In Russia’s isolated and remote region of Siberia, an underground economic boom is taking shape. Radio Free Europe photographer Amos Chapple, back in 2016, went inside the dark world of the Russian men illegally mining for tusks and remains of the long-extinct woolly mammoth, in hopes of cashing in on black market trade. The images he captured show a compelling cycle of toil, desperation, and environmental consequence.

Show Full Text

Woolly mammoths, lost arctic relatives of the modern elephant, are thought to have lived in Siberia about 400,000 years ago. The area now experiences year-round permafrost, a thick layer of ice beneath the ground, which has helped to preserve submerged mammoth skeletons for millennia. In order to reach the buried treasures of this hostile land, the men seeking it have to blast the thick, icy mud with water pumped from nearby rivers, which can take months on end. It’s a dangerous, illegal, and taxing job, but with mammoth tusks selling at around $35k a piece to eager Chinese buyers, it’s a worthwhile risk to men coming from cities where the average monthly wage is under $500.

It’s not all diamonds and glory, however. The men setting out on tusk hunts leave their families behind to brave rugged terrain, hoards of mosquitoes, and constant fear of detection by police, which could result in fines or jail sentences. They guzzle quarts of vodka and cheap beer to cope with the ordeal, leading to frequent fights among miners. Perhaps worst of all is the toll their work takes on the environment; the run-off water from the frozen earth they douse returns to the surrounding rivers, polluting water streams and raising silt levels dramatically.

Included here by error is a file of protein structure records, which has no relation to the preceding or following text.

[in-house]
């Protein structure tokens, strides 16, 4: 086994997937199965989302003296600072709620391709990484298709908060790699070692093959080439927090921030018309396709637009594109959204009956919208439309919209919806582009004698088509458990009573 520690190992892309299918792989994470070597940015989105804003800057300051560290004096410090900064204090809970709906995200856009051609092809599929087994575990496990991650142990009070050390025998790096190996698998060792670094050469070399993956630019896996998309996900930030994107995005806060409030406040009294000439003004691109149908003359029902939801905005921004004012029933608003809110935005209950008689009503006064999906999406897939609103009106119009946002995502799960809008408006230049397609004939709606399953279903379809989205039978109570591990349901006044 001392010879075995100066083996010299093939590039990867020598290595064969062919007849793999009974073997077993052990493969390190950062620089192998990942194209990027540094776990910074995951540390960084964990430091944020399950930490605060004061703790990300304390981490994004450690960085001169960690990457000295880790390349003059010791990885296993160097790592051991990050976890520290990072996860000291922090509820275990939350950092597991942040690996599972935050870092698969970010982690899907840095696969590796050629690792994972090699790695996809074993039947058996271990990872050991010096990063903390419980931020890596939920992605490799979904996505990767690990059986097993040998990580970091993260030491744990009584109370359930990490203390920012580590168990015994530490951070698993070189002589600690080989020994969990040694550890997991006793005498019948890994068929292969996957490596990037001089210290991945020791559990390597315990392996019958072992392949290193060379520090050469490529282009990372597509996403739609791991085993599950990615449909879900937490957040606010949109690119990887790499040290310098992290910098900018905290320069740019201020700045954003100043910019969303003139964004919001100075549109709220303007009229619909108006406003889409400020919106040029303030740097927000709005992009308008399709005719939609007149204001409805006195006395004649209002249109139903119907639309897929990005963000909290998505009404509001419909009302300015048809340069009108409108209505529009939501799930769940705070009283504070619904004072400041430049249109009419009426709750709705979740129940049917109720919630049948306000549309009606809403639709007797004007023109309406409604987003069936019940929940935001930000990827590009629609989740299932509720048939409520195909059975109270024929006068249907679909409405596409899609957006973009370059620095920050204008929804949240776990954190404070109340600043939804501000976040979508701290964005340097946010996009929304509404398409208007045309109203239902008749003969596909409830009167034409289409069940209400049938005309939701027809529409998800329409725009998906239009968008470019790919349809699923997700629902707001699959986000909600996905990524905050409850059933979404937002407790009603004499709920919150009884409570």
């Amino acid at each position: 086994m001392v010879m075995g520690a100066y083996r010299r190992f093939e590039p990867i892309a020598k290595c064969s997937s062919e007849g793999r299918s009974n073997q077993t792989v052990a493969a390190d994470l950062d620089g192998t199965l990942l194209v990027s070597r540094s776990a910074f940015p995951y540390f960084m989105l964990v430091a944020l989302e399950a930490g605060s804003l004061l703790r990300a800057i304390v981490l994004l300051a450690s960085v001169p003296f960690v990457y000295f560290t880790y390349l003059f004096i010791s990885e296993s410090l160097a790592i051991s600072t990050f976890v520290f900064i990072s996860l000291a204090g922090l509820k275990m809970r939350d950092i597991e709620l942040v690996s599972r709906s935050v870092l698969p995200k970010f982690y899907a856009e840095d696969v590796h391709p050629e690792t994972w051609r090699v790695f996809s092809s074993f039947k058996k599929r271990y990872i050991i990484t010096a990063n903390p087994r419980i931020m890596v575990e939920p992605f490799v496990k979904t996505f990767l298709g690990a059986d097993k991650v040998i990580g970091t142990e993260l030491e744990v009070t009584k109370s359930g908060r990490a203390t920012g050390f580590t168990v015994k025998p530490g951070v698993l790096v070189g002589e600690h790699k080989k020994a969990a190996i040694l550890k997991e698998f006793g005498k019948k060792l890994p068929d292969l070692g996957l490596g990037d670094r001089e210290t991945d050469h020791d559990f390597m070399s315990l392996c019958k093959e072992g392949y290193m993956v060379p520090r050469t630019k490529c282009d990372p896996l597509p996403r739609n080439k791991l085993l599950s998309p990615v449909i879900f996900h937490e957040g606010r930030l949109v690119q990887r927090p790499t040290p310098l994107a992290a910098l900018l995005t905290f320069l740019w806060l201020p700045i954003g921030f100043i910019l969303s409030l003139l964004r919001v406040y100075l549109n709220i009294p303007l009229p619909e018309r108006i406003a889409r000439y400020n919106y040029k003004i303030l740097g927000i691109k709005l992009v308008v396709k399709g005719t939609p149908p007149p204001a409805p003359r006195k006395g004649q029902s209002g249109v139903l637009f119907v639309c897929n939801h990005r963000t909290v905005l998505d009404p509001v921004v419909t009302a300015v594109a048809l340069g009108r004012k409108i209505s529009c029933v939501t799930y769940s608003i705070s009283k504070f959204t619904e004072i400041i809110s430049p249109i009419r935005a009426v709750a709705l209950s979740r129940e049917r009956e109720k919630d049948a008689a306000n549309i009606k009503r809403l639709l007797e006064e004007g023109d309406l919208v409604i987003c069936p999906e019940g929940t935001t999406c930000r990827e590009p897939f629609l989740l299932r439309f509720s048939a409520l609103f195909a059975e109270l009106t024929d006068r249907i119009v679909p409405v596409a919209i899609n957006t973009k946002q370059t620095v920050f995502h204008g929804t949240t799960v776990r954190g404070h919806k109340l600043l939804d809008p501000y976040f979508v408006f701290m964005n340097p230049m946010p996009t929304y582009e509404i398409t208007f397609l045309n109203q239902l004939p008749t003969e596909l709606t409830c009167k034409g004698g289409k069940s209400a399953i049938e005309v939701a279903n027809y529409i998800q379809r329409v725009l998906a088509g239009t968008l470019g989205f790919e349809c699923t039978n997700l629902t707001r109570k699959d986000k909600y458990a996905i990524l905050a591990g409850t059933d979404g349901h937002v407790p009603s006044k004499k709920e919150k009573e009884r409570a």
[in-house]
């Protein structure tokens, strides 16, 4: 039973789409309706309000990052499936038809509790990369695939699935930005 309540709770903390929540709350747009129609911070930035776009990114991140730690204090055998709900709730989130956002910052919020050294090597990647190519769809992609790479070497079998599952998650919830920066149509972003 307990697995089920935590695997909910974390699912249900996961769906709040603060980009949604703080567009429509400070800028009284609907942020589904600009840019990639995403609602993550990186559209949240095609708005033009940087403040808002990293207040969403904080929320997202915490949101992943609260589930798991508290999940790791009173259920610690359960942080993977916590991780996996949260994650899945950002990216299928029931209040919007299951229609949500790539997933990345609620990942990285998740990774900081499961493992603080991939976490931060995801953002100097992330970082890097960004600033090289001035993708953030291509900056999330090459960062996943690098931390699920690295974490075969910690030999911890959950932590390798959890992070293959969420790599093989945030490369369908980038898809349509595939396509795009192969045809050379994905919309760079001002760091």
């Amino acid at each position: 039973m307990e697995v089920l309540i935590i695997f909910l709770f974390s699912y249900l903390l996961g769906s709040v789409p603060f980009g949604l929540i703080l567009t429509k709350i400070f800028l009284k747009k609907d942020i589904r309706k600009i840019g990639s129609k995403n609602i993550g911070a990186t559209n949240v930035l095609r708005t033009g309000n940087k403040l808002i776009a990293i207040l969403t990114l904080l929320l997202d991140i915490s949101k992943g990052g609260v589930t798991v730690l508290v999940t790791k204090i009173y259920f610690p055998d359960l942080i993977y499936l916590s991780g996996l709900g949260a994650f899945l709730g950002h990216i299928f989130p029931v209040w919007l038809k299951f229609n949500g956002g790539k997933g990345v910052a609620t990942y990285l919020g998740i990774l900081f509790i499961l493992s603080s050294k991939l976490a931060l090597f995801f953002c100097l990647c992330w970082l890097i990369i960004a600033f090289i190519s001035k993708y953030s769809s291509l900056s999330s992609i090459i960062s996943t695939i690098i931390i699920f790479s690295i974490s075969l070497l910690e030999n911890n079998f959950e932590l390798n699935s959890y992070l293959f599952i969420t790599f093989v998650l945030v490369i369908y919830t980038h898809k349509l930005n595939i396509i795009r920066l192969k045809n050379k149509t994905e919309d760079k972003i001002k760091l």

Take in the entire series below, accompanied by Chapple’s own commentary as written in his RFE article, and witness the plight of men craving to get rich, and willing to die trying.

“With the sale of elephant tusks under close scrutiny, “ethical ivory” from the extinct woolly mammoth is now feeding much of China’s hunger for tusks. Every summer, bands of tusk hunters head into the Russian wilderness in the hopes of striking it rich. On condition I not reveal names or exact locations, I gained access to one site where teams of men are using illegal new methods in the hunt for what remains of Siberia’s lost giants”, wrote photographer Amos Chapple

“Four hours by speedboat from the nearest village…” (Image credits: Amos Chapple)

“…is a bend in the river riddled with mammoth remains.” (Image credits: Amos Chapple)

“A paleontologist I spoke to said this site was likely once a swamp or bog which drowned prehistoric beasts.” (Image credits: Amos Chapple)

“The tuskers use water pumps designed for firefighting (Tohatsu are the preferred brand) to suck water out of the river..” (Image credits: Amos Chapple)

“…and blast it into the landscape.” (Image credits: Amos Chapple)

“Some tuskers carve long, deep tunnels (which are terrifying – the walls are as soft as garden soil).” (Image credits: Amos Chapple)

“Others use the cutting power of the hoses to carve huge underground caverns.” (Image credits: Amos Chapple)

“And some gouge channels straight through the topsoil.” (Image credits: Amos Chapple)

“In the hope of finding one of these – a perfectly preserved mammoth tusk, worth around $520 per kilogram.” (Image credits: Amos Chapple)